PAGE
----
But now, Chen, calling members of Congress from his hospital room in Beijing, said he "really fears for my other family members' lives" and suspected that all of the villagers who helped him escape house arrest and get to the embassy "are also receiving retribution."
"I'm most concerned right now is the safety of my mother, my brothers and I really want to know what's going on with them," he said.
Concluding the call, Chen said he wanted "to thank all of you for your care and for your love."
Despite neither body of Congress being in session this week, Rep. Chris Smith, the chairman of the Congressional-Executive Commission on China, convened a hearing Thursday to examine Chen Guangcheng's quandary as he sought safe travel out of China.
"It was a great relief that I and millions around the world learned of his escape and his reaching safety at the American embassy in Beijing on Friday morning. Yet it is with equally great concern that I convene this hearing of the China Commission today," Smith, R-N.J., said before Chen called into the hearing. "Chen has, since leaving the American embassy in Beijing, expressed an earnest desire to gain asylum for himself and for his family. Questions indeed arise as to whether or not Chen was pressured to leave the U.S. compound."
Rep. Frank Wolf, R-Va., said that Chen's case "is not an anomaly" but "symptomatic of pervasive human rights abuses committed by the Chinese government" against its own citizens. Wolf said he will formally request a congressional review of all cable traffic, classified or otherwise, that surrounded the negotiations for Chen to leave the embassy.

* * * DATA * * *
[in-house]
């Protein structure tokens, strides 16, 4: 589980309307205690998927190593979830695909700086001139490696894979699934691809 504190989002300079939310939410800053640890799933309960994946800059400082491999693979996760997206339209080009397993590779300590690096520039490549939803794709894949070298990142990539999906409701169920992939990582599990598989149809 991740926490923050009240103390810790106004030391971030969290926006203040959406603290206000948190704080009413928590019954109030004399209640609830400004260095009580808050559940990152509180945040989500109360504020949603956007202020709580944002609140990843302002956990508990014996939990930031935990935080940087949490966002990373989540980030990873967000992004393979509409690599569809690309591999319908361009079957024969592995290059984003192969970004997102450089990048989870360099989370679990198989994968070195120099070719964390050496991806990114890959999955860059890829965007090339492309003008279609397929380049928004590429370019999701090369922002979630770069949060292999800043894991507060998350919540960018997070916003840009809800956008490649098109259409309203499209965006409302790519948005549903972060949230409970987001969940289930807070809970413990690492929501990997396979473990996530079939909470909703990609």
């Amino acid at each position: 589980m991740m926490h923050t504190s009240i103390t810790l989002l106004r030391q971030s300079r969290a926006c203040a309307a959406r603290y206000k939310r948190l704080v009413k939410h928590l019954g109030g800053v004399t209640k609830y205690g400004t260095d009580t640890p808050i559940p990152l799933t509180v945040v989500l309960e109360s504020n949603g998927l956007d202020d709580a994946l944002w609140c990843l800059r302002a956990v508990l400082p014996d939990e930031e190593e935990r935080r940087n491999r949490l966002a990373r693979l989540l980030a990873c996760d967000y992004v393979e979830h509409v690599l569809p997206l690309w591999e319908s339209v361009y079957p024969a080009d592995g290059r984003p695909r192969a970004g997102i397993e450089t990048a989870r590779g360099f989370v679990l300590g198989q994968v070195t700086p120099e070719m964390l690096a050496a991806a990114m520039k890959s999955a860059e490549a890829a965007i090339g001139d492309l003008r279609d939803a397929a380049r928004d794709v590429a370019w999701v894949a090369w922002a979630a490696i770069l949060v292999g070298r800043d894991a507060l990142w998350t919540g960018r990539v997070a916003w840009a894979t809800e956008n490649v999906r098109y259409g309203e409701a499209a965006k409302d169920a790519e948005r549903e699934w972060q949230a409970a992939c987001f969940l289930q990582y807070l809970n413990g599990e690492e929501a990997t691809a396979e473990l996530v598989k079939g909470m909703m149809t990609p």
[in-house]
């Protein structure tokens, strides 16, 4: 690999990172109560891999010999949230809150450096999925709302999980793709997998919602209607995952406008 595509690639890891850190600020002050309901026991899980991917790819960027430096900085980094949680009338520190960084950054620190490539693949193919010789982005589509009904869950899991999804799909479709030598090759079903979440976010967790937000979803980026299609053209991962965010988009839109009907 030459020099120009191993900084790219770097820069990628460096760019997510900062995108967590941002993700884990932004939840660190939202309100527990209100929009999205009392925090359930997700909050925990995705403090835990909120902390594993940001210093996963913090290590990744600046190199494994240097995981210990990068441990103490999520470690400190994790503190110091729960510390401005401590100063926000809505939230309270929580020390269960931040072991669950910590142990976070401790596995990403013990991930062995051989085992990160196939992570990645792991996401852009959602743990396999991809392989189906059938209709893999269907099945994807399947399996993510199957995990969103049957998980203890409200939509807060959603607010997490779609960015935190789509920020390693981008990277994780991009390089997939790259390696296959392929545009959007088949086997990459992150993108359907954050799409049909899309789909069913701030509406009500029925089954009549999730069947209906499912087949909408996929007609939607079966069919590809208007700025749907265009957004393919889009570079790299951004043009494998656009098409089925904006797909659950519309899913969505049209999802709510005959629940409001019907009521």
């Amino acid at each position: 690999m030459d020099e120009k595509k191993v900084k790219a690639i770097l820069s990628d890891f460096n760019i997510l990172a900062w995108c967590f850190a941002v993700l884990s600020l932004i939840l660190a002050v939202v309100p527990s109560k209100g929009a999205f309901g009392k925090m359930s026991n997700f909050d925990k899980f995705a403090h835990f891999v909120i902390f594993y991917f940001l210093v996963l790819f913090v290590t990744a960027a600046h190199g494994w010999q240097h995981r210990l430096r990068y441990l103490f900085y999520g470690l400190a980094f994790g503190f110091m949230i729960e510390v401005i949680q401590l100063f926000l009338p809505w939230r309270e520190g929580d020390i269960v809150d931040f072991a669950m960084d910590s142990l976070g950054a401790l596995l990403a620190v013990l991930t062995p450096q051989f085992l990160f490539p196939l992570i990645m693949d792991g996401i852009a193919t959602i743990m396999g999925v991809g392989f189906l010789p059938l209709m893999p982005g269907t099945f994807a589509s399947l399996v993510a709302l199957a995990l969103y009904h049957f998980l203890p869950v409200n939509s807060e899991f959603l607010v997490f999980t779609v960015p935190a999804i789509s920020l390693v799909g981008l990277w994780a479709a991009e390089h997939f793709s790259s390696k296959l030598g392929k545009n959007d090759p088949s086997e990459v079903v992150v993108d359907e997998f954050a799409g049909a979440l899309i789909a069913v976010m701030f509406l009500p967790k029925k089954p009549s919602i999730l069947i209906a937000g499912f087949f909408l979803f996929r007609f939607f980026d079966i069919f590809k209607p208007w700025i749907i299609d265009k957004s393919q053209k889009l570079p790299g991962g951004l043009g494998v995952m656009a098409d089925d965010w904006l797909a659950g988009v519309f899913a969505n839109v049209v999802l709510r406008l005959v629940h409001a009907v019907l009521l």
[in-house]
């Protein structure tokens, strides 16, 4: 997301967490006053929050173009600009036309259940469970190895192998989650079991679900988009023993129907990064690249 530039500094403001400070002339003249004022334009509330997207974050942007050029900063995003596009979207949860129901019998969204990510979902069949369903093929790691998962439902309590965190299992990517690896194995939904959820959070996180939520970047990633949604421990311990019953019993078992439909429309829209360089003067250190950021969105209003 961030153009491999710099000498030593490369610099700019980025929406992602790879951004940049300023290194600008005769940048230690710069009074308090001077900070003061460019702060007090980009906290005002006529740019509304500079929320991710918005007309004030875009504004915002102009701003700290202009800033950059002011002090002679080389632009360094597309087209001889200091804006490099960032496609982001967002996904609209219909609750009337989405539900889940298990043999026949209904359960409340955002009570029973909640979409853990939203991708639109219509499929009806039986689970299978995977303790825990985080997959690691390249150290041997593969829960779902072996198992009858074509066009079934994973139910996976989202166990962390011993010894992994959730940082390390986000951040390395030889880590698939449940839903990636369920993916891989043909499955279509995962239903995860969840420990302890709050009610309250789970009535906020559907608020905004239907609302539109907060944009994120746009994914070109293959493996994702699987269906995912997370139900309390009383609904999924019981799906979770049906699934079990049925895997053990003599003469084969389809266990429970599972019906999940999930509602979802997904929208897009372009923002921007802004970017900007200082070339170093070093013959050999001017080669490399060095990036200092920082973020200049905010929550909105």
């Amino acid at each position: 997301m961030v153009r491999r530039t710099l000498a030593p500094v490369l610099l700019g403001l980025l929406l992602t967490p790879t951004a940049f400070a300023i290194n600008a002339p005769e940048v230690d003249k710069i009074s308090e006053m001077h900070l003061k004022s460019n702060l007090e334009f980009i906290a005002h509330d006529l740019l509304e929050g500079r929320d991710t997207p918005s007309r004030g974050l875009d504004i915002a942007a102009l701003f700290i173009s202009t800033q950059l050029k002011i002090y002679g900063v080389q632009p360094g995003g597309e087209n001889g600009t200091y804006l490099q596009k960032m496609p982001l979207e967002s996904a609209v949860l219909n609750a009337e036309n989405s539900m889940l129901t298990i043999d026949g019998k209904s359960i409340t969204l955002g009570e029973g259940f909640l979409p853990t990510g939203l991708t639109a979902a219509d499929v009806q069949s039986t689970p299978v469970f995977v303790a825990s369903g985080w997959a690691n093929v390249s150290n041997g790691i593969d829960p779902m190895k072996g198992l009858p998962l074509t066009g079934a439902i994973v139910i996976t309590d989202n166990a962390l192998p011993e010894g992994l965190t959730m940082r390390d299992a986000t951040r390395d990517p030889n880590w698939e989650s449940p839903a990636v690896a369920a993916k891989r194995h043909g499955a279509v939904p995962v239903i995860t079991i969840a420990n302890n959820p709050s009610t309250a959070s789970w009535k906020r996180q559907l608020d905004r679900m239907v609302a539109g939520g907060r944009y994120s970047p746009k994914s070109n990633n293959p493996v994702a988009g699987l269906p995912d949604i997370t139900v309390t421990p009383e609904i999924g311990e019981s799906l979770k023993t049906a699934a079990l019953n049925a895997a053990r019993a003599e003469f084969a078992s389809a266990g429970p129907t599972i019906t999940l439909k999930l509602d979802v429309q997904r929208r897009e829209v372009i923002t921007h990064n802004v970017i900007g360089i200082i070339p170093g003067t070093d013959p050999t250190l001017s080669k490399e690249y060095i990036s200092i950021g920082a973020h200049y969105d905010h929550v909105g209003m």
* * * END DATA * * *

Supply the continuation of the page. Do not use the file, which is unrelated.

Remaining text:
"It is hard to comprehend why the administration would accept at face value assurances that Chen would be safe upon exiting U.S. protection. You wonder if there were other forces at work," Wolf said. "Had word come down from on high to resolve the Chen situation, no matter what, prior to the arrivals of secretaries [Hillary] Clinton and [Tim] Geithner, who were headed to Beijing this week for high-level economic and foreign policy talks? Was there even a hint of coercion? Was there any coercion, subtle coercion, forced coercion or pressure involved? What were the internal State Department and White House deliberations?"
Smith said he intends to convene another hearing of the commission on Chen in order to hear testimony from Obama administration witnesses.
"There are many questions, and there are even more concerns. How will the United States-China agreement on Chen and his family's safety be enforced? What happens if Chen or any member of his family suffers retaliation?" Smith asked. "The eyes of the world are watching to see that his wishes are honored by the Chinese government."
Asked if the president was concerned about Republican criticisms of the way his administration has handled the negotiations, Obama spokesman Carney told reporters, "I can assure you that the president is not concerned about political back-and-forth on this issue.
"He is focused on the need to advance U.S. interests in our broad-based relationship with China, very important economic, diplomatic relationships with China," Carney said. "He has and will continue to make a priority in that relationship or part of that relationship an open and frank discussion of our concerns about human rights. And that's his focus. It is absolutely in our national interest for us to pursue that kind of broad-based agenda with the Chinese."